We contrasted the way Locke’s chapter on property rights is taught in philosophy classes with what an economist finds in it.
The philosophy version is that Locke is an early libertarian who is arguing for natural property rights. As far as this way of reading Locke is concerned, the chapter could pretty much end around §31 or, if you want to stretch it out, §39. (§39 really does appear to give an answer the question that was originally posed; it’s a natural place to think “he’s done now.”)
And yet Locke himself does not stop at §31 or even §39. He goes all the way to §51. Why?
What Professor Brown finds is an anticipation of distinctions that economists would develop after Locke’s time. Locke treats acorns are consumption goods (see §31), land as productive inputs (§§32–44), and money as a store of value (§45–51).
Locke was not asking the kind of questions that economists ask. He had moral commitments to the propositions that it is wrong to acquire goods and let them spoil and that it is wrong to acquire property without leaving enough and as good for others. His question was how private property could be compatible with these commitments. It was in the course of answering this fundamentally moral question that he developed these concepts that economists find so useful.
We spent a fair amount of time talking about what I had called the right to charity. In Locke’s words, it is “a title to so much out of another’s plenty, as will keep him from extreme want, where he has no means to subsist otherwise” (First Treatise, §43). (As Francis noted, it’s a bit misleading to call that “charity,” as charity is usually given at the discretion of the giver while Locke is talking about what the recipient has a title to have.) It’s a frustrating topic to discuss because Locke said so little about it despite the obvious problems with making it work.
We also talked at some length about Locke’s so-called provisos or limits on the rights to acquire private property. Locke’s chief claim is that no one can acquire property rights to things they will not use. If you have acquired so much that some of it will spoil, others are allowed to take the excess (§31). He also says that property can be acquired only if there is “enough and as good” left over for others after the acquisition (§33). It is not clear how those two ideas, namely, the prohibition on waste and the requirement that enough and as good is left for others, are related to one another.
Professor Brown asked what it means to waste land. She noted that it would be different than wasting a perishable good like acorns. The idea seems to be that land is wasted if it is not improved while a perishable good is wasted when it becomes unusable by, for instance, rotting.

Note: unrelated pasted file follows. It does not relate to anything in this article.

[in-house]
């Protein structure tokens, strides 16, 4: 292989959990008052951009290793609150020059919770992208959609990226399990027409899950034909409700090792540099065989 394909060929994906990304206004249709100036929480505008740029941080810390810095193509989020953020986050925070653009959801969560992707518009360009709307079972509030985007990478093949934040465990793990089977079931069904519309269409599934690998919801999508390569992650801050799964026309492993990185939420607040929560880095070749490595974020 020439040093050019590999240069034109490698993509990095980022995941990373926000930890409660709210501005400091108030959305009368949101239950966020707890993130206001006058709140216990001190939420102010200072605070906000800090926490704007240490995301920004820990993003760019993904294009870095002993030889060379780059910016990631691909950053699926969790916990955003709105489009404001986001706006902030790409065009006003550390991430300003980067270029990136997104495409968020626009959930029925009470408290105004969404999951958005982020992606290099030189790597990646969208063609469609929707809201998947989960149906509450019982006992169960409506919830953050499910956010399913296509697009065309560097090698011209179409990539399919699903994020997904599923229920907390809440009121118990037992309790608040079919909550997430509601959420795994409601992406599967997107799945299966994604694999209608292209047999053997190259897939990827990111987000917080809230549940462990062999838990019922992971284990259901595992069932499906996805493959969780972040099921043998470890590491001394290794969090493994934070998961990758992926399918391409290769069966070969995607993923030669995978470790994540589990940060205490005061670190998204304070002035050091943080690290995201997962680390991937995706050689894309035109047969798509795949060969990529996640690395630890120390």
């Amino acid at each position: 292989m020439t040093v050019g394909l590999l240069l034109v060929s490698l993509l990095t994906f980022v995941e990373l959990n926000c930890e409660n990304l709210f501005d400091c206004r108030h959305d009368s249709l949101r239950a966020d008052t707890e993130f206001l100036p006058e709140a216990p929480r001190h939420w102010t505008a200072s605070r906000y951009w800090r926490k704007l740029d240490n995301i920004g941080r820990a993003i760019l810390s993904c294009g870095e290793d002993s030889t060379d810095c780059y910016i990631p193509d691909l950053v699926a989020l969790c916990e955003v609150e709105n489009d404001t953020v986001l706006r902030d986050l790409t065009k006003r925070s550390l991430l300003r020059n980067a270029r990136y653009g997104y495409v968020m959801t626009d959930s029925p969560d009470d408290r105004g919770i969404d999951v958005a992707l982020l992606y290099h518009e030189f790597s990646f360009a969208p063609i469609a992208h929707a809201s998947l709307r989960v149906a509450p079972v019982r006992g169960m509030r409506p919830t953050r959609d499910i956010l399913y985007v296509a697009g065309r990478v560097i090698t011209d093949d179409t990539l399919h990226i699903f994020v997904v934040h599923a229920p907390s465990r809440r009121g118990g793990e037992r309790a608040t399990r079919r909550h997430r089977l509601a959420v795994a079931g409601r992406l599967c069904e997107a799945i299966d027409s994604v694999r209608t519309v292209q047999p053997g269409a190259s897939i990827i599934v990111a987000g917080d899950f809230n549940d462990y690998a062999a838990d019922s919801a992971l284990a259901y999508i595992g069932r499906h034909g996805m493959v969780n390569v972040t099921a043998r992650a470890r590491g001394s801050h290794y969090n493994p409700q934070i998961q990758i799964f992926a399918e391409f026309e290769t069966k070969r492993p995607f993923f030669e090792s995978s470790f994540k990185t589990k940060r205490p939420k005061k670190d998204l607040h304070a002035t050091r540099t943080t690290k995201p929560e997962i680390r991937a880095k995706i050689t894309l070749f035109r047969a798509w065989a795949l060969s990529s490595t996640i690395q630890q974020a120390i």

Professor Brown also noted that what economists mean by “as good” is different from what Locke means. For an economist, one bundle of things is as good as another if someone would be indifferent between them. But for Locke, the fact that there is land available is enough to show that the private acquisition of plots land that everyone would prefer to own is acceptable.
Maddie asked what happens if there isn’t enough. Say we’re talking about water in the desert: if you were to own it, there would not be enough and as good for everyone else, so you cannot own it. But what happens then? Do people have to share? Is it a war of all against all?
Finally, Professor Brown noted that Locke is not using the concept of opportunity cost. He thinks that inequalities in money are acceptable because money does not decay and he does not see that those inequalities could leave anyone worse off than they would have been without private property. But Professor Brown thought the second point was mistaken. If I buy up all the farmland to grow flowers rather than food, others might not have enough to eat.
Patrick mentioned this towards the end of class. It’s important enough to restate here. It seems to me that you can find three different moral arguments for property rights in Locke:
A natural rights story: people have natural rights to their bodies and so they acquire property rights when they labor on unowned things. Locke says, mysteriously, that they “mix” their labor with the things they come to own (§27)
A proto-utilitarian story: God commands us to promote the good of mankind and property rights accomplish that goal by giving people an incentive to make natural resources more productive (§32).
A virtue story: property rights go to the “industrious and rational” when you allocate them according to labor (§34)
While Locke thinks they all amount to the same thing, they really have different implications. A utilitarian, for instance, would be willing to take away property from someone who labored if doing so would promote the overall good.